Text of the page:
|Most of us like snow to be a distant touch of beauty, as in this photo. Weather can change, though!|
"My wife Olga and I camping on the side of Mount Shasta in Northern California at about 8,000 ft."
(Ron Christianson photo, FB Teardrop Camper Group)
Spring is about a month away, so it's time to share some winter snow camping photos while it's still interesting! Soon we'll be focused on greening trees and faint, warm breezes. Many of us will be preparing for the first outing of the season. Air up the tires, grease the wheel bearings, and we're good to go. And the biggest plus is that you don't need to buy a behemoth to pull it. I've gathered some photos from tiny trailer FB groups that typify some of the possibilities of cold weather tiny trailer camping--and with any luck may these photos be among the last images of stone cold camping we'll see this season.
in the photo below, Shawn Belver's experience camping in a blizzard found condensation to be a challenge for his tiny trailer. The small space of a tiny trailer and a big temperature differential between inside and out can create that dreaded "dewpoint" experience inside your camper. There are ways to fight condensation, but sometimes the environment can overwhelm the cures. (See "Minimizing Condensation in a Teardrop or Tiny Trailer" for solutions.) Shawn does mention in a later FB comment that he should have cracked a side window.
Yes, spring is coming, but that doesn't mean that snow might still catch you unawares. Rob and Terri Schmidt, on Memorial Day weekend in 2019 (that's May/June, folks!), discovered the Sierra Nevadas can "spring" a few surprises on you. Here's what Rob said about their three-day weekend.
"We discovered our target campground was still buried under snow, so we went down about 1,000 ft to 5,500 ft for some boondocking or dispersed camping as it's called around these parts. We had hoped to escape the inclement weather but that was not to be. We had the sun, thunder, lightning, rain, sleet, hail and snow, all in one three-day weekend. What FUN!"
|"My daughter thought it was a fire, but nope, just some weather moving past."|
An awesome photograph, prior to the storm, Tahoe National Forest.
(Rob Schmidt photo, FB Teardrop Camper Adventures group)
|"And then this happened--Sunday Morning Wake-Up! Loved it ALL!"|
Tahoe National Forest. (Rob Schmidt photo. FB TCA)
Every season has its "National Geographic" moments. The light breaking through the clouds and illuminating the trailer in the photo below sets the mood for all tiny trailer romantics. Surrounded by nature, the tiny trailer provides a safe haven from the storm. All this--and yet the photographer Ron Christianson says he snapped this photo from his front porch! He explains below.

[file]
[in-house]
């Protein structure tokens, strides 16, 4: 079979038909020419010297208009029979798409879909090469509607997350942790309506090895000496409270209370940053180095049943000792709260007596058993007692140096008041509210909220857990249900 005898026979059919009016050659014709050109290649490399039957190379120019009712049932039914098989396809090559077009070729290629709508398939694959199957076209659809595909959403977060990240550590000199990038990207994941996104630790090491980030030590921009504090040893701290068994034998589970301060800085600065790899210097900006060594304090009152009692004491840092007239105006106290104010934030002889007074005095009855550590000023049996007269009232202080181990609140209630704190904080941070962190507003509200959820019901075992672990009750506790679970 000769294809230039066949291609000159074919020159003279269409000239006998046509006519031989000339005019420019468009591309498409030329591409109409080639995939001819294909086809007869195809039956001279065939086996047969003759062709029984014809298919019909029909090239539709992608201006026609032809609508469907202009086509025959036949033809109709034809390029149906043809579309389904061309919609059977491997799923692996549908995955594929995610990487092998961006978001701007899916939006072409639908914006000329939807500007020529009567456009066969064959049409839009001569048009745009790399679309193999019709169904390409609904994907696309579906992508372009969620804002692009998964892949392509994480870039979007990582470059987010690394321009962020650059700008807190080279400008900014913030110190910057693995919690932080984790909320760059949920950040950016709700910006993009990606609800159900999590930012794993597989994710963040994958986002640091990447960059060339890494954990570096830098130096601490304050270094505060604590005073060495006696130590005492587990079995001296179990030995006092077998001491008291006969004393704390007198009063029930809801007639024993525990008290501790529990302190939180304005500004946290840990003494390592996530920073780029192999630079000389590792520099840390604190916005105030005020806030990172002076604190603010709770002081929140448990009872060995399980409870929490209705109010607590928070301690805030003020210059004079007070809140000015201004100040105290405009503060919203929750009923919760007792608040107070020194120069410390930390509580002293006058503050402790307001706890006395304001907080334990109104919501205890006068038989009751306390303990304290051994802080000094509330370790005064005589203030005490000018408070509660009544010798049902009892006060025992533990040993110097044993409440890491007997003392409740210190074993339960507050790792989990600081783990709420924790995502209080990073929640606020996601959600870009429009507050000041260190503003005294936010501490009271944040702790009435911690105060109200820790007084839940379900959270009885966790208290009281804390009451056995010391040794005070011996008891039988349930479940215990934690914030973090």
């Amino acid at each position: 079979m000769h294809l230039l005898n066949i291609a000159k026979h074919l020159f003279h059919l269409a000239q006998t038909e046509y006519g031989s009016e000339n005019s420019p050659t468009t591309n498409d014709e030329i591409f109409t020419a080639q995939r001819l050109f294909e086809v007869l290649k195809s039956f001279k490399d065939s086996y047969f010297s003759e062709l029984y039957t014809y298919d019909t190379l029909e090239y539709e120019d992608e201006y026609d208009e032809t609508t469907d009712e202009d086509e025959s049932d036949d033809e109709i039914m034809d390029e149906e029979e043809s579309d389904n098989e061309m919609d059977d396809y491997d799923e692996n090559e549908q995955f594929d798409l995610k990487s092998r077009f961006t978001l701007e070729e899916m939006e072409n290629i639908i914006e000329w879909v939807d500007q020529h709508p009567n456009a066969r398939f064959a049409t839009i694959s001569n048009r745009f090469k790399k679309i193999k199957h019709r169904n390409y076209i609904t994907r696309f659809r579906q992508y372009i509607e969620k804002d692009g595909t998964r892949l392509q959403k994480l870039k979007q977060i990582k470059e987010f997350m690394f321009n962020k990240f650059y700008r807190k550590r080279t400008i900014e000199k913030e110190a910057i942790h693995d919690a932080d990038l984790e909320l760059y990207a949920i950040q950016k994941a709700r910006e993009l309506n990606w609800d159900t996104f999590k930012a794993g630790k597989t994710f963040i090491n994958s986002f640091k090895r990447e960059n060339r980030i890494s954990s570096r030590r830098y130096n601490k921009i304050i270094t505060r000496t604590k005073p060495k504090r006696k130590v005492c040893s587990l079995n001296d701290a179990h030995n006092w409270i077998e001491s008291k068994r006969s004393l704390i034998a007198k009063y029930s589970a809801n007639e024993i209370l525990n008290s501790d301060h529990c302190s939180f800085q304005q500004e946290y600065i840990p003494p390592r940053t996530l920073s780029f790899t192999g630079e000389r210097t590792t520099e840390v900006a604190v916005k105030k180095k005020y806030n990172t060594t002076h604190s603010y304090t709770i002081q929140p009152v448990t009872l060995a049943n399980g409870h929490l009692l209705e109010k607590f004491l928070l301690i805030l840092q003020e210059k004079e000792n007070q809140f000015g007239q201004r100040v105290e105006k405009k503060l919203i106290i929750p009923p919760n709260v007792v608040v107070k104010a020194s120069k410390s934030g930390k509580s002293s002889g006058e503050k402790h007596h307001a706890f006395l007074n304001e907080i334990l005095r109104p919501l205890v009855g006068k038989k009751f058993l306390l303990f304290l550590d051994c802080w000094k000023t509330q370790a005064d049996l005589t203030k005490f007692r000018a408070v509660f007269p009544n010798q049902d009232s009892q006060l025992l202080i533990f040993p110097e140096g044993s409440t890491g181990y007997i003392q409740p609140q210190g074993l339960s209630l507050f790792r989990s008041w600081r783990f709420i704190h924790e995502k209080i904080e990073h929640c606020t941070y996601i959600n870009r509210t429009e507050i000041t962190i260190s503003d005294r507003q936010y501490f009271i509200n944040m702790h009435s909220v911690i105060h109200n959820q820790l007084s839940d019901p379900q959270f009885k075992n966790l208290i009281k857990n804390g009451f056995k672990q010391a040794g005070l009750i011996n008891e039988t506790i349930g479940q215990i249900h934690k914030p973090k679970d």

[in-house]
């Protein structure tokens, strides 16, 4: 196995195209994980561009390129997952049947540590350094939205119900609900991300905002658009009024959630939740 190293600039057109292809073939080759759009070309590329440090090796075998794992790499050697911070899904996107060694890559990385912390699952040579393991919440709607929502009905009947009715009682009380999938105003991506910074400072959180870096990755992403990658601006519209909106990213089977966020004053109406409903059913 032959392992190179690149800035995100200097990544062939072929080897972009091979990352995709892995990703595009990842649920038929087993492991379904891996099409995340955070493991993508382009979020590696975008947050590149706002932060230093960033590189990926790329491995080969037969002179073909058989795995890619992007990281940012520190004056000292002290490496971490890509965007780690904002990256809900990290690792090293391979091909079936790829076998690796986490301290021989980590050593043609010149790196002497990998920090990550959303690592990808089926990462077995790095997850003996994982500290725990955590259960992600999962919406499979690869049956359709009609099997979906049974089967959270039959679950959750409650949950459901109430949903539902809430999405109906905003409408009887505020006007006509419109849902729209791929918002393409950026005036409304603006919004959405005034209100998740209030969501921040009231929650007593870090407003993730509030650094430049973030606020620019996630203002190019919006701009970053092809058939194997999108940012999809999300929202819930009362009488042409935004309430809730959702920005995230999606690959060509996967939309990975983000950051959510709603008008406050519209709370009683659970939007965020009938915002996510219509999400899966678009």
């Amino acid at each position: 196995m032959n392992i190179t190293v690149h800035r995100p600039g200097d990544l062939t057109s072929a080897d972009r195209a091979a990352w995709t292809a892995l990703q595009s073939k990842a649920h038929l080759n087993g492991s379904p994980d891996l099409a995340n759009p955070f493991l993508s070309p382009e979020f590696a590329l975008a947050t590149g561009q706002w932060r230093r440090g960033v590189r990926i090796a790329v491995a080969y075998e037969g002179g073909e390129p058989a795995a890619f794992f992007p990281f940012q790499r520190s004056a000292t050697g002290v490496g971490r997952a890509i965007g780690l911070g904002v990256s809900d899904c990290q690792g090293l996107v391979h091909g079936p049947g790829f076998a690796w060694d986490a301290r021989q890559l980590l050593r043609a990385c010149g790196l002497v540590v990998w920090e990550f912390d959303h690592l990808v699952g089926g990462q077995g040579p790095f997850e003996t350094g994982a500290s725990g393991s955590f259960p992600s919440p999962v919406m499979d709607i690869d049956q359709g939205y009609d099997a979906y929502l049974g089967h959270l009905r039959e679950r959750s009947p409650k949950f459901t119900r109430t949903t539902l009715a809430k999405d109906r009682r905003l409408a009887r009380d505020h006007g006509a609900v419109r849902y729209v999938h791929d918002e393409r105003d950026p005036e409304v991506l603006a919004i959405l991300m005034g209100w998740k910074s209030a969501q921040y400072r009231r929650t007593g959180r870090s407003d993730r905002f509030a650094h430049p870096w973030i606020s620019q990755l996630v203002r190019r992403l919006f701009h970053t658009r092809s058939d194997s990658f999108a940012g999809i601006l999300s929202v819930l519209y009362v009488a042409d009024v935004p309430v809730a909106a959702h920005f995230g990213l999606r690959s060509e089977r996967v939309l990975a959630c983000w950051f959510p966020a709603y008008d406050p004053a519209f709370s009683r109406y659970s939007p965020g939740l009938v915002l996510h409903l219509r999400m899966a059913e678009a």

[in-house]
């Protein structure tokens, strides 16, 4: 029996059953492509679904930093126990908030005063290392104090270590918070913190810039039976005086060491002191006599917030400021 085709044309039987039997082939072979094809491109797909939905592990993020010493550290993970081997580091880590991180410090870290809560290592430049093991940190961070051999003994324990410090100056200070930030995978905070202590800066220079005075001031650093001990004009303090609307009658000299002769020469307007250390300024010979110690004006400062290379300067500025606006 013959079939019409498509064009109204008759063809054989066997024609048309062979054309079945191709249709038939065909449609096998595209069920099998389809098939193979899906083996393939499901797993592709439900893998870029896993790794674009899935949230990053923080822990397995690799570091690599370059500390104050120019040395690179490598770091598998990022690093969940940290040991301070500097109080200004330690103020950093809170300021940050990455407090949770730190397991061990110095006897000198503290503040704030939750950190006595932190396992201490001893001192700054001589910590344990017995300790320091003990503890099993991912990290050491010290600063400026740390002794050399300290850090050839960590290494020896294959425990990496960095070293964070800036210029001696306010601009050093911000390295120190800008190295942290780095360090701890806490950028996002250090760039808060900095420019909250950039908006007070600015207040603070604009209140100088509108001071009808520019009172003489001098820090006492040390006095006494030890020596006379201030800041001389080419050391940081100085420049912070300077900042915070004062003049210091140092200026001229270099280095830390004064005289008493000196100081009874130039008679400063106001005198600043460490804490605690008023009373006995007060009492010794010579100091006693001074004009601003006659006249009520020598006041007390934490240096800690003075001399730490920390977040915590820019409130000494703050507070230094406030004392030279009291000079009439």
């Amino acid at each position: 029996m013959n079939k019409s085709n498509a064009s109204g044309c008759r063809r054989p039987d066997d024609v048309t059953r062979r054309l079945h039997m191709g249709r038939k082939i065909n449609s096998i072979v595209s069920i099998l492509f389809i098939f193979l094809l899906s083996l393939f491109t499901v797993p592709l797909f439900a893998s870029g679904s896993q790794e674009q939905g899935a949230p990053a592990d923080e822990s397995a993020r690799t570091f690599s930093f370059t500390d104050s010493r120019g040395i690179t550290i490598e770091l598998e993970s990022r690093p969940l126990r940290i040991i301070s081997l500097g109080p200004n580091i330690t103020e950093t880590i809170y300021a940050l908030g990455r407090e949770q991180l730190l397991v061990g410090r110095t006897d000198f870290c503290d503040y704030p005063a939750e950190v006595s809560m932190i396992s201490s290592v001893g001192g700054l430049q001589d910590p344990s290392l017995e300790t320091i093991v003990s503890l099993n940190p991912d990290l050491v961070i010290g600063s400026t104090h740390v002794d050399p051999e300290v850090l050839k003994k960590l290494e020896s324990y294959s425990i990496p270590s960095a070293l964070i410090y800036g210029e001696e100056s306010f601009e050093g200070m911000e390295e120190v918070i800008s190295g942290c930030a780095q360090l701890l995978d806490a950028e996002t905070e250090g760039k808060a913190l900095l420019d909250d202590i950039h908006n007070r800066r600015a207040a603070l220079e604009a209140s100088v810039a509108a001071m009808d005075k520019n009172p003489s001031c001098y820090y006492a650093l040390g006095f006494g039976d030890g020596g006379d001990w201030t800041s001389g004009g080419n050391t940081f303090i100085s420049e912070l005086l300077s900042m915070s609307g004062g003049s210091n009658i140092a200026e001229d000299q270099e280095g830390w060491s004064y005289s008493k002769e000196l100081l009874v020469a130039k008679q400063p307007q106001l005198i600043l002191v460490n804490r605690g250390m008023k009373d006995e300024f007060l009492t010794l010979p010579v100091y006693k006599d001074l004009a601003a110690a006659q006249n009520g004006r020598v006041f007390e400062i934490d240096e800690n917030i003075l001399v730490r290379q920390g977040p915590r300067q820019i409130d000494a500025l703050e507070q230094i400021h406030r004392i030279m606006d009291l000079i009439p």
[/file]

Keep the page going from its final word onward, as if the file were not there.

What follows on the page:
"This photo was taken right next to our home here in Oregon. It's winter, and what you see is smoke that came out our woodstove chimney that for some reason carried over to the trailer instead of going straight up like usual. The teardrop is a 1947 Cub Modernistic. Olga and I used the Modernistic for over 30 years and finally wore it out. I re-built it and gave it to my oldest son, Jonathan, as a wedding gift. Jonathan and his new wife liked teardropping so much that they, along with my 'middle' son Sawyer, ended up starting Oregon Trail'R. They have been quite successful and gave us a brand new Frontear teardrop, which is what we use today."
|(Ron Christianson photo. FB Teardrop Camper Group)|
Tiny trailer campers are already heading out, willing to deal with a bit of snow. The below photos demonstrate a little boondocking in the snow. Gravel roads, an off-road trailer, and a Jeep allow for many camping possibilities! I'm probably over-cautious about where and when I tow. I recognize the fact that I'm not an experienced long-haul trucker. That's why I always appreciate examples of campers who are stretching the borders. It reminds me that with my Nissan Pathfinder and my tiny trailer, many possibilities are open for me to enjoy.
|"We were in central Oregon camping with a friend (Jason from Primal Outdoors on YouTube) about 45 minutes from Bend. |
Our trailer is a TeardropsNW, the Scout model. We love it. It can go anywhere." (Julie Erwin photo. FB TTL group)
|"The requirements over the pass when we headed home said 'chains required if towing,' |
so we had to run in and buy chains for the Jeep." (Julie Erwin photo. FB TTL group)
Let's enjoy these last views of snow . . . even though they might not be the absolute last! My wife and I are heading out to a local state park this weekend, out first outing of the 2020 season. Highs in the upper 40s to low 50s. Low nighttime temperatures around freezing. A little peace and quiet. A hint of spring. And who knows? Maybe a weather surprise. We're taking a little extra food, so just in case we are surprised, at least we won't go hungry!